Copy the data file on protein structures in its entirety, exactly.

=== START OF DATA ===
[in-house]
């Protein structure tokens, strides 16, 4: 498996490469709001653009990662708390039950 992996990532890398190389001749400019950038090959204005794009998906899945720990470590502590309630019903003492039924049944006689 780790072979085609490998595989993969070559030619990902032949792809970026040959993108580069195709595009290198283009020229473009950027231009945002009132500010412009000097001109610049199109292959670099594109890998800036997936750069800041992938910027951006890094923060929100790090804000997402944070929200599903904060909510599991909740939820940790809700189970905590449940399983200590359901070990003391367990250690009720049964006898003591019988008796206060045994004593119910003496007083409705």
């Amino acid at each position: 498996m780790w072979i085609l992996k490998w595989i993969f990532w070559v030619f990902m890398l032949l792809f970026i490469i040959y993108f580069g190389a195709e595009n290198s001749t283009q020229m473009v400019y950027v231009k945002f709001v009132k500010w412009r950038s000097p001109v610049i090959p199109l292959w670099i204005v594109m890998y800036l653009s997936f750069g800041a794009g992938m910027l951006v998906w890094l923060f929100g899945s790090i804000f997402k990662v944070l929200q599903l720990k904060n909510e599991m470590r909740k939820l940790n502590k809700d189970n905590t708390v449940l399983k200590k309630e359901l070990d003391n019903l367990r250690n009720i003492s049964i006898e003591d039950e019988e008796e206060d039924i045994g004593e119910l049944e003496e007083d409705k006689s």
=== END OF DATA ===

[in-house]
């Protein structure tokens, strides 16, 4: 498996490469709001653009990662708390039950 992996990532890398190389001749400019950038090959204005794009998906899945720990470590502590309630019903003492039924049944006689 780790072979085609490998595989993969070559030619990902032949792809970026040959993108580069195709595009290198283009020229473009950027231009945002009132500010412009000097001109610049199109292959670099594109890998800036997936750069800041992938910027951006890094923060929100790090804000997402944070929200599903904060909510599991909740939820940790809700189970905590449940399983200590359901070990003391367990250690009720049964006898003591019988008796206060045994004593119910003496007083409705």
């Amino acid at each position: 498996m780790w072979i085609l992996k490998w595989i993969f990532w070559v030619f990902m890398l032949l792809f970026i490469i040959y993108f580069g190389a195709e595009n290198s001749t283009q020229m473009v400019y950027v231009k945002f709001v009132k500010w412009r950038s000097p001109v610049i090959p199109l292959w670099i204005v594109m890998y800036l653009s997936f750069g800041a794009g992938m910027l951006v998906w890094l923060f929100g899945s790090i804000f997402k990662v944070l929200q599903l720990k904060n909510e599991m470590r909740k939820l940790n502590k809700d189970n905590t708390v449940l399983k200590k309630e359901l070990d003391n019903l367990r250690n009720i003492s049964i006898e003591d039950e019988e008796e206060d039924i045994g004593e119910l049944e003496e007083d409705k006689s």